Overpowering guitar riffs, noisy percussion, raw vocal work – things you’d never expect from a conventional folk album, but something that Old Canes has attempted with their newest release, Feral Harmonic.
Overwhelming might be the perfect word to describe this release. In a very weird sense, it is emotional and apathetic in the same breath; there appear some very artistic parts, and others that just seem to be trying too hard. At its heart, Old Canes’ newest release is pure, typical Americana instrumentation and song constructs, but sonically the basics might be lost within the wall of sound that comes screaming through the speakers. Feral Harmonic seems to offer a stab at what could be compared to Neutral Milk Hotel, but with a more folk-centered approach.
From the first track, plainly named “Intro,” to the last, Feral Harmonic offers little shelter from its sonic onslaught – which is concerning, because there are definitely a few musical gems that could have and should have been capitalized on. However with all of this said, there is some intriguing quality that draws the listener in. Even within the storm of sound, there is definitely a spark of genius in each song. Maybe the rawness accentuates the genius? The impoverished sound only adds to the honesty of each song, communicating to the listener in ways that a well polished song would fall short – a concept covered in “Trust,” where a harmonized vocal line cries: you see the dirt and the grain. No bets on whether this production style was actually done for that specific purpose, but it surely evokes an emotional response and it seemed very deliberate.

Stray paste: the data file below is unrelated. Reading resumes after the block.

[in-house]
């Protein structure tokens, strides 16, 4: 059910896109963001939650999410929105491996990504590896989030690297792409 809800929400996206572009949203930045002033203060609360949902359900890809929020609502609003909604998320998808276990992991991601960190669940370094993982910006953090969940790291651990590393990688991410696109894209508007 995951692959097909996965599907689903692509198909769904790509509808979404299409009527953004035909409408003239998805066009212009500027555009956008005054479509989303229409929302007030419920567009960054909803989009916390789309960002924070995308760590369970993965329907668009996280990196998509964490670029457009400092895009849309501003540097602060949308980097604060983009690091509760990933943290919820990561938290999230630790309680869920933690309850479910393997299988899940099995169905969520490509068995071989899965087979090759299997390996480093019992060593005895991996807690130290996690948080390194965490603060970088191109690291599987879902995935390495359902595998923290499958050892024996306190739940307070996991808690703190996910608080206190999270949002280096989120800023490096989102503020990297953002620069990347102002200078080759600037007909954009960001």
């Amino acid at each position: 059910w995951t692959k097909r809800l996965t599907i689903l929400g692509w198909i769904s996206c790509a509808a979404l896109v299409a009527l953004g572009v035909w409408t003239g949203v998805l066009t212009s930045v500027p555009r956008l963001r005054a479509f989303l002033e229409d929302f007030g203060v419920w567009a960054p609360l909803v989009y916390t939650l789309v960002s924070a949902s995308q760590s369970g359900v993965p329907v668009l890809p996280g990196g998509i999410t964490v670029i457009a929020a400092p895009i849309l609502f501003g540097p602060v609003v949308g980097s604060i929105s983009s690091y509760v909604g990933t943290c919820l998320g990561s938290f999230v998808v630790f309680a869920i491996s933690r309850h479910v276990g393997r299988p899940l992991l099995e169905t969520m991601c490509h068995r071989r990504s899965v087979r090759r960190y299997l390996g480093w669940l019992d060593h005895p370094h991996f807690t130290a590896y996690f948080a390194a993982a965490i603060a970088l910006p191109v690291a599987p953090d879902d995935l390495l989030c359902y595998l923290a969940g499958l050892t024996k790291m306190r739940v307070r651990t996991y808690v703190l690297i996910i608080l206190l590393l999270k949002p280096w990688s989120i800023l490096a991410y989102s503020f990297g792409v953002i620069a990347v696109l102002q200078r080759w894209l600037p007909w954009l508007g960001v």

The even more emotional sections of this album are found in the softer moments. The way the band juxtaposes the more upbeat vehement songs with softer, more reflective tunes – even though these don’t happen quite as often – is beautiful, and offers a refreshing change of pace. The docile parts are characterized by a more thoughtful instrumentation, a string section or a simple banjo line, covered by simple strums or picking on a guitar, easily contrasting the upbeat and driving movement of the other tracks. These moments of subtleness are especially interesting because they seem to move away from the general direction the album is taking. Absolving from the obvious sound patterns of the rest of the album might seem like a con, especially seeing that there are only a few tracks of this nature, but it proves to be a good choice, and by sticking with the raw sound, even the softer parts flow well with the album.
Feral Harmonic, while not an album of the year, surely has something to offer, if given a chance. Once the original sin of production quality is overcame, or looked at as a vehicle for honest songwriting, the album is allowed to shine. Lyrically it is not too thoughtful, but not overly simplistic. The vocal parts are written as the rest of the album is; honest, raw and a bit messy, but this only adds a sense of beauty. Feral Harmonic is just as the title professes, wild and unkempt, but its uncivilized nature makes it a decent debut for Old Canes.